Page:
Most of us hate exams and would take any help we can get to pass them. Here is my formula that has helped me to pass every exam I have sat in the last 5 years.
1. Get all the useful material
This means get the material that is most useful to you. Don't bother with classes and workshops if you don't learn in that environment. Find out the which medium you prefer and focus on the material within it. I would however recommend buying the text book regardless of your learning style as it reduces stress a book you can quickly refer back to.
2. Scan through everything
If you go down the text book and past paper route then scan through that text book before you do anything, before you attend a class, make a note or watch a podcast! Scanning means looking at the page without reading it. Just look at the page for a few seconds then move on to the next until you reach the end. This helps the material enter your subconscious and gives you an intuitive feeling of the structure of the subject and material.
3. Write down a study timetable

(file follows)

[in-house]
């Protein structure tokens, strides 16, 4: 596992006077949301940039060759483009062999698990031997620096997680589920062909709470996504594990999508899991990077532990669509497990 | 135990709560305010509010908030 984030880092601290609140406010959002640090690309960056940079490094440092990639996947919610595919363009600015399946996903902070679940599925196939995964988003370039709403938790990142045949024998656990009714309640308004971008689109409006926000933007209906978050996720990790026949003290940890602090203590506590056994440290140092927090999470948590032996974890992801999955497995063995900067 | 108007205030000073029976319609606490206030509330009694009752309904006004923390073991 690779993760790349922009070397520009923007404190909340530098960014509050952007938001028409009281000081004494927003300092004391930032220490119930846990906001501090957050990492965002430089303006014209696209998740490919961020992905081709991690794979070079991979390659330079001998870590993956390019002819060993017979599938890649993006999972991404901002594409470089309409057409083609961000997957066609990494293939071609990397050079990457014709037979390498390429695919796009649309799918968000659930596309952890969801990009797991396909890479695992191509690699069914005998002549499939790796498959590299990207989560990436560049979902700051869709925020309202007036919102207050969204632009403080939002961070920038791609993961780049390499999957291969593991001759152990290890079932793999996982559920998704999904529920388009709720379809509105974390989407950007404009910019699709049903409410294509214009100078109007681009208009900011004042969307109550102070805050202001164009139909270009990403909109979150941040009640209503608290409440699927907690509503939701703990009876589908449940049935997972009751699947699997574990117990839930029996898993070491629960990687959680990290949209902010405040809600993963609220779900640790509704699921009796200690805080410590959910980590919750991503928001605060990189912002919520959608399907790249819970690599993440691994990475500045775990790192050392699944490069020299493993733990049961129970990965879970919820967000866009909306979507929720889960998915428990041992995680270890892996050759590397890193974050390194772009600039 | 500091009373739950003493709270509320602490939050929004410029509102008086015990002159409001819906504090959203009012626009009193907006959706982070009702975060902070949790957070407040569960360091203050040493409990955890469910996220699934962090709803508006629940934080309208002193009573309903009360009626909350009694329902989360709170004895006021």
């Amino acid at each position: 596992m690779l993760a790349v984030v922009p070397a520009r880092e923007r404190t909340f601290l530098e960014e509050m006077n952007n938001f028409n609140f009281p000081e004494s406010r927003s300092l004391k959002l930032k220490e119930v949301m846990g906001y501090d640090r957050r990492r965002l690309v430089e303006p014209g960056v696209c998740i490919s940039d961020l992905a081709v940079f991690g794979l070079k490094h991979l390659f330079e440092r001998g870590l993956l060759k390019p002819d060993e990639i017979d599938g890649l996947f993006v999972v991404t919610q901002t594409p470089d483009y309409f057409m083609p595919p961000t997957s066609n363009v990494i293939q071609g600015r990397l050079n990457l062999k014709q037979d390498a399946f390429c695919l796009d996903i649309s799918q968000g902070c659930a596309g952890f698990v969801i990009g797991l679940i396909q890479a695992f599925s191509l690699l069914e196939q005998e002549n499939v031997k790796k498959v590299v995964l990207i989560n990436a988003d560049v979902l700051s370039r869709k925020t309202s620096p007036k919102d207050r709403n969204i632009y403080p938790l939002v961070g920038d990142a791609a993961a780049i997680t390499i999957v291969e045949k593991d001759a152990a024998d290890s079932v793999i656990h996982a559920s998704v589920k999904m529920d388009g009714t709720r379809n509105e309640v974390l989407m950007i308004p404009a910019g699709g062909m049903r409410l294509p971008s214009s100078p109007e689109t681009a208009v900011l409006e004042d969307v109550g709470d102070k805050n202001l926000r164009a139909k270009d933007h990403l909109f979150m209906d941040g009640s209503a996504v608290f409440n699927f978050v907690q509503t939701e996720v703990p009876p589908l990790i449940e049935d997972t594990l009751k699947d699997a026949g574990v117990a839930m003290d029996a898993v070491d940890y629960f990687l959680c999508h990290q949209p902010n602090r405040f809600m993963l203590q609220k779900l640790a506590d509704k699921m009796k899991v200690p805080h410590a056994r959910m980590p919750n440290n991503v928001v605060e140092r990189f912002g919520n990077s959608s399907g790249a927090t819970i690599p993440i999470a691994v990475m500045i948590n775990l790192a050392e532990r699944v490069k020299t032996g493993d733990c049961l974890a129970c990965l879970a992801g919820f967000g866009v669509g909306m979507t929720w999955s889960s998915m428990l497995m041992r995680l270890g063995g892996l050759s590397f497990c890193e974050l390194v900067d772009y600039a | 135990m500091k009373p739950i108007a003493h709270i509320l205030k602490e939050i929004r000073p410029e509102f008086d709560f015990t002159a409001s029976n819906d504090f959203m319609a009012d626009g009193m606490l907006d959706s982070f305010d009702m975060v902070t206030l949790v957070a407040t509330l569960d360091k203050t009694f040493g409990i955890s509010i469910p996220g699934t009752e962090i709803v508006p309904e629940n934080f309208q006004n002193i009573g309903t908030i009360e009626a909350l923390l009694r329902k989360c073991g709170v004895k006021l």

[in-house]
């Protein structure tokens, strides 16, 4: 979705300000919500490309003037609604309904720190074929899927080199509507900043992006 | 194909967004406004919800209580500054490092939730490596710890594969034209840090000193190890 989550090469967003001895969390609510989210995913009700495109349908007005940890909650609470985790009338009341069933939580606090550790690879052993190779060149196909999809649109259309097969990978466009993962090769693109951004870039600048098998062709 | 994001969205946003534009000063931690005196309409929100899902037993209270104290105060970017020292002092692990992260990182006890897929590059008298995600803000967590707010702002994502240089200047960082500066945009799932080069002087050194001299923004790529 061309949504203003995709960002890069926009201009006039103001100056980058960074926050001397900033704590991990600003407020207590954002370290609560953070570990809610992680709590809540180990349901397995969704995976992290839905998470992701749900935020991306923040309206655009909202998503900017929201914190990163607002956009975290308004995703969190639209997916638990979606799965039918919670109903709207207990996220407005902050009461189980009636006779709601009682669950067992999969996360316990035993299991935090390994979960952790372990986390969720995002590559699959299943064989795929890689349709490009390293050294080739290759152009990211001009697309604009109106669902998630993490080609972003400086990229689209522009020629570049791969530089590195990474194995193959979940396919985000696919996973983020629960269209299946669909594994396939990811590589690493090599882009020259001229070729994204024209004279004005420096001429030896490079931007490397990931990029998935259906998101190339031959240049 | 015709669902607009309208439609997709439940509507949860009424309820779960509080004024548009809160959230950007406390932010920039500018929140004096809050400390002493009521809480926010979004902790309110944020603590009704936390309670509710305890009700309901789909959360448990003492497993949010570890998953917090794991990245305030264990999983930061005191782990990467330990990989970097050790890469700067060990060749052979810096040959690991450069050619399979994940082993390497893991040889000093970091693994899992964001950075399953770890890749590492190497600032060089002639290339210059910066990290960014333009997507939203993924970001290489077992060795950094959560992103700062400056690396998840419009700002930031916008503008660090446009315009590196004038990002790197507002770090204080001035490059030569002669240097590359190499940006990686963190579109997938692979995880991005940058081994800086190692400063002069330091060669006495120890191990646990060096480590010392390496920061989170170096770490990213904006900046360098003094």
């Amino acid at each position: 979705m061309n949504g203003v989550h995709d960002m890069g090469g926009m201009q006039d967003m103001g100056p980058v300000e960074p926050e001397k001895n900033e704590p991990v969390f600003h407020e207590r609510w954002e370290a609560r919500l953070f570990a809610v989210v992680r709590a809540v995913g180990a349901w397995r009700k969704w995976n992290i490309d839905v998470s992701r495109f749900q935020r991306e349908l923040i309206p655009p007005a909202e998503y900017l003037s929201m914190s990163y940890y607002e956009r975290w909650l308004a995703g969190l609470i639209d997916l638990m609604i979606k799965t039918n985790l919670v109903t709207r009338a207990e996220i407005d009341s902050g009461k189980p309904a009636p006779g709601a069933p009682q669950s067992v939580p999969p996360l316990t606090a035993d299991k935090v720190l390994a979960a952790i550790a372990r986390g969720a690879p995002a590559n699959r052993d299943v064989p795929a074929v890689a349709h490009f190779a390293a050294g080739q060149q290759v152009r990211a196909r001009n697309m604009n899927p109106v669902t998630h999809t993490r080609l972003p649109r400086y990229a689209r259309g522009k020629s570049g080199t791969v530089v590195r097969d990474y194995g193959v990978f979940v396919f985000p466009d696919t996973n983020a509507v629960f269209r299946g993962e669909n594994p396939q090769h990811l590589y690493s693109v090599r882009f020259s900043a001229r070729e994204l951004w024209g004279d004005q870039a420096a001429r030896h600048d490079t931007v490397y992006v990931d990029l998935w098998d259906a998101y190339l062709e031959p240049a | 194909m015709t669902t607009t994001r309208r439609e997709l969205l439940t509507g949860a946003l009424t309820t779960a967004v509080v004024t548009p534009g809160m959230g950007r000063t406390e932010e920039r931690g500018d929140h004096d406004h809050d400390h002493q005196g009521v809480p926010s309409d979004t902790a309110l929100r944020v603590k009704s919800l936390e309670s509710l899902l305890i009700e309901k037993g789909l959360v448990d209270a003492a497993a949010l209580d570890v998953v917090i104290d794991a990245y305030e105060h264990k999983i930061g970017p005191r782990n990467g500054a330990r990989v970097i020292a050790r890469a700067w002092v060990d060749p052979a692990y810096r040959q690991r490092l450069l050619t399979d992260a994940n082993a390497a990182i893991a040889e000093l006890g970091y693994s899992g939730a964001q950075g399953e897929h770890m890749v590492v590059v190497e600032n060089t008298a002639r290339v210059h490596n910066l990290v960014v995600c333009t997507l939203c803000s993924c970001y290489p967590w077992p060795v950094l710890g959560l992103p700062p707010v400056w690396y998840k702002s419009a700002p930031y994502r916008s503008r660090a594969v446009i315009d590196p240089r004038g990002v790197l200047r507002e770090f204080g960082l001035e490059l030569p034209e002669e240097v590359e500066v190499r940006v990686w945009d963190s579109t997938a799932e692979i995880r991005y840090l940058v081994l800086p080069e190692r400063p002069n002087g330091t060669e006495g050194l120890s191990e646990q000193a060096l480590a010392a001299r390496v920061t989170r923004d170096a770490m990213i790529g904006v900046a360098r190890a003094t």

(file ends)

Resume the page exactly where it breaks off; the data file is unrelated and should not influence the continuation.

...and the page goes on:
Writing down stuff makes you more likely to do it. Make sure in your timetable you study every day, aim to start 12 weeks out from your exam for 2 hours each day. If you can't get 2 hours in on certain days then do less, even if it is only 15 minutes make sure a part of your day is focused on your exam. If you have more that one subject to learn then do a maximum of 2 per day and do them on consecutive days. For example you have 3 subjects (A, B and C) to study your week will look like this
- Monday A for 1.5 hours, B for 0.5 hour
- Tuesday B for 1.5 hours, C for 0.5 hour
- Wednesday C for 1.5 hours, A for 0.5 hour
- Thursday A for 1.5 hours, B 0.5 hour
- Friday B for 1.5 hour, C for 0.5 hour
- Saturday C for 1.5 hour, A for 0.5 hour
- Sunday A, B and C for 0.5 - 1 hour on each
This means that all subject are being studied equally and the last thing you study (i.e. the 0.5 hour session) will lead into the first thing you study the next day (the 1.5 hours session).
4. Get as much information as possible